For this shootout we have picked tablets from well-known companies and also some indigenous brands which provide some competitive features. The focus here is on tablets selling around `25,000 which attracts the majority of the consumers. We have included eight Android tablets namely the Dell Venue 7 and Venue 8, iBerry Auxus CoreX8, iBall Slide 3G Q1035, Micromax Canvas Tab, Google Nexus 7 (2013), MTV Slash 4X and Simmtronics XPad Turbo. We have also included two Windows 8.1 tablets one from Dell and one from Acer.
Android had stepped into the tablet game by releasing a different version altogether (3.0 Honeycomb) which was specifically designed for tablets. It did not gain a lot of popularity back then, so Google scrapped it off and made a unified version (4.0 Ice Cream Sandwich) that would run both on smartphones and tablets. Today the platform is on the verge of becoming the most selling tablet operating system and the numbers are just going stronger by the day. Almost all of the Android tablets that we have tested run on Android 4.2 and the only tablet with the latest KitKat update was the Nexus 7.
Hopefully manufacturers will be announcing some new tablet this year with Google’s latest 4.4.2 update. With almost 2 million apps available on the Google Play store, Android tablets are poised to take over the industry. When Microsoft had announced that Windows 8 will feature an app ecosystem on top of the traditional desktop layout, it seemed logical that the OS would be ported to tablet devices. The good part is that one can get a full-fledged desktop/laptop experience but the bad part is that using its touchscreen on the desktop mode is a real pain. The tiled UI is similar to what we have seen on Windows Phone devices and the apps work in a similar fashion. With the app development steadily going stronger, Windows 8.1 tablets could soon gain a decent market share.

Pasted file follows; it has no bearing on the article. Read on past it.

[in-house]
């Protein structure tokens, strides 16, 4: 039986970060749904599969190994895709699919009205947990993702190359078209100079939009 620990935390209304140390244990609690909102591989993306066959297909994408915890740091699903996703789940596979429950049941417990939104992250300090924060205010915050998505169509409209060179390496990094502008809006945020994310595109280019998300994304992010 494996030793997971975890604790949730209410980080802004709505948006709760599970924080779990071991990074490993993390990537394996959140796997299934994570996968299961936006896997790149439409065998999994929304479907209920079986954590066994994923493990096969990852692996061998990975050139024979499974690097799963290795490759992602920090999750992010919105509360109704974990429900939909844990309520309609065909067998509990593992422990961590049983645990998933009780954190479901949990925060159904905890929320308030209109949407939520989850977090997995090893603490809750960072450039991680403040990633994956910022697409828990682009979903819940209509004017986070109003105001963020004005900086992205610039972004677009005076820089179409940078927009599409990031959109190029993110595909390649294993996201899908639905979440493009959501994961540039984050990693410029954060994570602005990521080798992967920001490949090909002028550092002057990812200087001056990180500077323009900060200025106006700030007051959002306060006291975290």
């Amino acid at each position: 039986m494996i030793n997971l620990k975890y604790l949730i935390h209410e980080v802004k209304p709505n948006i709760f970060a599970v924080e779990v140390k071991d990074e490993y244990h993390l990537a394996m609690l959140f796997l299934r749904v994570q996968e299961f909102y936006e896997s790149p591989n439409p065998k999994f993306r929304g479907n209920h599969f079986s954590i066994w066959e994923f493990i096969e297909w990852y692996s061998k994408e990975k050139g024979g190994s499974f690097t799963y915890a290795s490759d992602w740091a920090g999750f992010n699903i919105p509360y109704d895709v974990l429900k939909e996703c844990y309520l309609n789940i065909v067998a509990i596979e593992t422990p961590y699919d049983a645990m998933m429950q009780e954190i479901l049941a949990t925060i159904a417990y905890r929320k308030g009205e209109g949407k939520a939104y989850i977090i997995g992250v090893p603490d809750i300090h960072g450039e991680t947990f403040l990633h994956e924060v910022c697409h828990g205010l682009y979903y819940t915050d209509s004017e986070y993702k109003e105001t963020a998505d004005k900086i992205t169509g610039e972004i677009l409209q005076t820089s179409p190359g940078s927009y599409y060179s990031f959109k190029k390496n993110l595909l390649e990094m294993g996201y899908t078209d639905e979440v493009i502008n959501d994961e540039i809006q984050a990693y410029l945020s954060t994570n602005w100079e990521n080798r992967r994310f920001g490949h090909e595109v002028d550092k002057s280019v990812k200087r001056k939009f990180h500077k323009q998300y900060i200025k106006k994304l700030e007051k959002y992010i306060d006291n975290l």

Tablets today offer a blazing performance and manufacturers have to cram in some high-end hardware to achieve that. Apart from hardware, an optimized OS is very crucial. Now it doesn’t make sense buying a tablet with a good set of specs but a sluggish interface, does it?
The Acer Iconia W4 runs on an Intel Bay Trail processor with four cores which means that the tablet can perform functions as smoothly as one can do on a laptop. Since the tablet runs Windows, you can install proper softwares like PC games as well as apps from the Windows App store. The tablet didn’t disappoint us at any time as it managed to run HD videos, open multiple apps and softwares, and was pretty smooth in the gaming department as well. We also ran a couple of benchmarks on the Iconia W4and found the scores to be pretty decent. Even in the battery test we found that the tablet can continuously play full HD videos for about 7 hours, which is quite good for a tablet in our experience.